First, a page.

This is Steve Jobs yesterday presenting at a City Council meeting in Cupertino, CA. You know in Talladega Nights when Ricky Bobby says, “Here’s the deal: I’m the best there is. Plain and simple. I wake up in the morning and I piss excellence”? Steve Jobs actually lives this way. He bends and twists the universe to fit his will and his only adversary is a world brimming with mediocrity.
There is integrity of Steve Jobs in everything Steve Jobs does here: the clothes, the unassuming entrance, the ease with which he speaks. But the real secret to his presence is in the pauses. Those perfectly timed moments of silence where it seems as though he has a thought which is so deep and profound and beautiful that he needs to figure out a way to dumb it down for the city council members of Cupertino and me. Steve-Synthesis. And in these pauses we wait with bated breath at what Steve will reveal, what anecdote will serve as the metaphor for his earth-shattering proposal. Sometimes it’s an MP3 player, sometimes it’s a goddamn building shaped like a spaceship that can hold 12,000 people.
Nothing is ever pedestrian with Steve. Even the glass in his office building will be special - “there’s not a straight piece of glass in this building. It’s all curved.” And even the expertise to build such a geometrically sound spaceship office could only come from Steve and his exceptional group of Apple retail store architects. For Steve, everything that currently exists is “boring and we’d like to do it better.” And by ‘we’ he means Steve.
There is, apparently, a way to rule with an iron fist as long as the fist gives the appearance of being casually humble. Everything is “pretty cool” with Steve. “We think [this amazing feat of modern architecture and engineering which will also be eco-friendly and beautiful to behold] is pretty cool.” He lets the idea sell itself and does the classic undersell at the end - that’s the real power move. If that were anyone else, it comes across as crass and manipulative, but with Steve, well, that’s just Steve pissing excellence.
And for all his excellence and unbending will, Steve calls himself a simpleton. And in his back and forth with the council members, the phrase “best in the world” is always preceded by the casually humble disclaimer, “we have a shot at…” As if being the best in the world is by chance or some random opportunity. The new building ‘has a shot’ at being the best office building in the world because Steve will make it so. He will have the ground broken by the end of the year and his people will march inside by 2015. He’s a simpleton alright.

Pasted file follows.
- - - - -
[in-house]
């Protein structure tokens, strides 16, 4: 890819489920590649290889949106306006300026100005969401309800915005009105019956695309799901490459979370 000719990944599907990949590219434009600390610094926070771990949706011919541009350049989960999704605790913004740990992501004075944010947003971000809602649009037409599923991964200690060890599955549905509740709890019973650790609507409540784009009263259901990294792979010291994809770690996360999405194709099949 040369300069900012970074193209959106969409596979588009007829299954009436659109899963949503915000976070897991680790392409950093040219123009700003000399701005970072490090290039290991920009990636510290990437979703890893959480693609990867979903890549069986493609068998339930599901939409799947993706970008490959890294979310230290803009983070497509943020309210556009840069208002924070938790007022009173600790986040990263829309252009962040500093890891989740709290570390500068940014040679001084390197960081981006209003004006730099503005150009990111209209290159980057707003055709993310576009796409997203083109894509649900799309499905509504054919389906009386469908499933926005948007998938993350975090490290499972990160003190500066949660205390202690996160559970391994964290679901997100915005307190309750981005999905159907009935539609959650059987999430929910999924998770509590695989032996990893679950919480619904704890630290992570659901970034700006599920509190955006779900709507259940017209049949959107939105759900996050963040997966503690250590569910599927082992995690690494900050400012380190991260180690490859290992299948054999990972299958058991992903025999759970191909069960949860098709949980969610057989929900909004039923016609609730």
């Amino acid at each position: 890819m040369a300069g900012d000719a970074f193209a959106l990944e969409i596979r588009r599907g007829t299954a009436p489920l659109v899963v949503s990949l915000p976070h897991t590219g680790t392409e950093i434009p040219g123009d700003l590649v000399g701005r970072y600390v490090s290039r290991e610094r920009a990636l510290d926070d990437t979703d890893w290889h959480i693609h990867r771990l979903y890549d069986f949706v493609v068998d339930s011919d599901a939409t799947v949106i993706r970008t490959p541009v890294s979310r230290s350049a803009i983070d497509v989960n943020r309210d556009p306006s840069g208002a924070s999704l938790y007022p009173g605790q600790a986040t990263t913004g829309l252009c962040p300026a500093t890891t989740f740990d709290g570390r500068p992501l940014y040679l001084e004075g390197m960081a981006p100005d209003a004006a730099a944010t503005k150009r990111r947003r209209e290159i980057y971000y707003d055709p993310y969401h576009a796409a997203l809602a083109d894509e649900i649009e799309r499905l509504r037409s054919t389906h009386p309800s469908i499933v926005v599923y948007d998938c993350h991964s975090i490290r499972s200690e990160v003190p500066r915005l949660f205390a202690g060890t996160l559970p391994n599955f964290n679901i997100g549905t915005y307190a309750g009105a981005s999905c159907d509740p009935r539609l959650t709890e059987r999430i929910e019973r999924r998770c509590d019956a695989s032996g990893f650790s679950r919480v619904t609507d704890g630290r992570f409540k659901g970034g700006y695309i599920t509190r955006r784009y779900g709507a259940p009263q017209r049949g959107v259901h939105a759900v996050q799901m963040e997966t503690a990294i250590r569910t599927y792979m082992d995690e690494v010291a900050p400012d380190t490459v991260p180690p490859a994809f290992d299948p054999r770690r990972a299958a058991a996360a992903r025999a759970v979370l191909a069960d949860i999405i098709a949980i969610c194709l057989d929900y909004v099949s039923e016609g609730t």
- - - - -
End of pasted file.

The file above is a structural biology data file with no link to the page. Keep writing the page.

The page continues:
With Steve, the plan is always simple: make it the best in the world. Why aren’t more people like this? Why aren’t we all like this? This is probably why Steve has a legions of fanboys and the rest of us don’t. We cling to those with a singular pursuit. Those who endeavor to the top. In Steve, we see what we’re supposed to be but fail to achieve because we’re too scared or too dumb or too unsimple. Maybe more than anything we lack the moxie. It takes a hell of a lot of courage to try to do/be/make the best in the world. And it takes even more to not let up when you get close. It’s not enough to just drink excellence, you’ve gotta piss it out too. Excellence has to be the only thing running through your veins. Excellence oozing out of pores and tear glands.
The video ends with Steve, simple Steve, being honest in his simple way. The sweaty palmed council member, in a classic bullshit politician move, clumsily gropes his iPad and asks Steve to remember to ‘give back to the community’ by way of building an Apple retail store in Cupertino, CA. It says a lot about a community when ‘giving back’ has nothing to do with serving soup to the homeless or donating shoes to orphans. Build an Apple Store in Cupertino? You have the attention of the world’s most influential figure in technology, the CEO of the Century, and you ask him to build you a goddamn store because the other two stores are 7 miles away? Why not ask him to help you unlock your iPad screen while you’re at it? In that moment is revealed the difference between Steve Jobs and rest of us: one is thinking in terms of ‘best in the world,’ while the other can’t leave an 8 mile radius of his house, even in his imagination. And still, Steve, in his cool, simple way answers honestly: “The problem with putting an Apple store in Cupertino is that there just isn’t the traffic. So I’m afraid it might not be successful. If we thought it’d be successful, we’d love to.”
You’re right, Steve, there just isn’t the traffic.
[now, if you’d like to read something that was actually well-written, see: Tom Junod on Steve Jobs and the Portal to the Invisible]